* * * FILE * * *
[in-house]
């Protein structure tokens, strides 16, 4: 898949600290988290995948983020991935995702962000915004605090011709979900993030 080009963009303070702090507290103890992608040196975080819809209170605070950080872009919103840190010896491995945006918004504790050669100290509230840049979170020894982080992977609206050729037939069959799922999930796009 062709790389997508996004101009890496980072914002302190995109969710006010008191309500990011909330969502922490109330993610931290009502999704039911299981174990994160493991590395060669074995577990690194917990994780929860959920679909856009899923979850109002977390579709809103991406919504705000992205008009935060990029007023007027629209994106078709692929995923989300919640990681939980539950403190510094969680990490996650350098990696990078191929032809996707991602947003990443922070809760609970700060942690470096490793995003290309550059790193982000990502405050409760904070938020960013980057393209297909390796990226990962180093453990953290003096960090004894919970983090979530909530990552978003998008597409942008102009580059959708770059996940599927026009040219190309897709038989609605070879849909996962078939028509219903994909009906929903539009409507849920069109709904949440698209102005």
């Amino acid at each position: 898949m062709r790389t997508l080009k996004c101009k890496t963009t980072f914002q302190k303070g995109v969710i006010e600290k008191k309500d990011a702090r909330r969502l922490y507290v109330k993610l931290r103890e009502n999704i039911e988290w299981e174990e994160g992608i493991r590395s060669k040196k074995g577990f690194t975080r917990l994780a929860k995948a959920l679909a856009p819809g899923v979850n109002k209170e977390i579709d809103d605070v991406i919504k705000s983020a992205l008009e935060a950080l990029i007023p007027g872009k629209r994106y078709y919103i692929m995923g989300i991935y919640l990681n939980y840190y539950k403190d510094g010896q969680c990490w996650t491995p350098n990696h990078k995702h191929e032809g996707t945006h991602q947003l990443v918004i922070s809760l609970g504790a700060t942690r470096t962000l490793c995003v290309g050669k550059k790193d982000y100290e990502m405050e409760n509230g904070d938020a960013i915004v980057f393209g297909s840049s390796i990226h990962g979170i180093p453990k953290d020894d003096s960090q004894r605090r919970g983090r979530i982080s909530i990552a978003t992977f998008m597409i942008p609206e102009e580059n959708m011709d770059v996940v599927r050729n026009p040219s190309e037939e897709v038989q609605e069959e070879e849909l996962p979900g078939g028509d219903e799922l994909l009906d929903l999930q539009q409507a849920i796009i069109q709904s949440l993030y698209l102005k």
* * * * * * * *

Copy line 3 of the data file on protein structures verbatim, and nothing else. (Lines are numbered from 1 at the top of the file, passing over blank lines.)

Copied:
């Amino acid at each position: 898949m062709r790389t997508l080009k996004c101009k890496t963009t980072f914002q302190k303070g995109v969710i006010e600290k008191k309500d990011a702090r909330r969502l922490y507290v109330k993610l931290r103890e009502n999704i039911e988290w299981e174990e994160g992608i493991r590395s060669k040196k074995g577990f690194t975080r917990l994780a929860k995948a959920l679909a856009p819809g899923v979850n109002k209170e977390i579709d809103d605070v991406i919504k705000s983020a992205l008009e935060a950080l990029i007023p007027g872009k629209r994106y078709y919103i692929m995923g989300i991935y919640l990681n939980y840190y539950k403190d510094g010896q969680c990490w996650t491995p350098n990696h990078k995702h191929e032809g996707t945006h991602q947003l990443v918004i922070s809760l609970g504790a700060t942690r470096t962000l490793c995003v290309g050669k550059k790193d982000y100290e990502m405050e409760n509230g904070d938020a960013i915004v980057f393209g297909s840049s390796i990226h990962g979170i180093p453990k953290d020894d003096s960090q004894r605090r919970g983090r979530i982080s909530i990552a978003t992977f998008m597409i942008p609206e102009e580059n959708m011709d770059v996940v599927r050729n026009p040219s190309e037939e897709v038989q609605e069959e070879e849909l996962p979900g078939g028509d219903e799922l994909l009906d929903l999930q539009q409507a849920i796009i069109q709904s949440l993030y698209l102005k």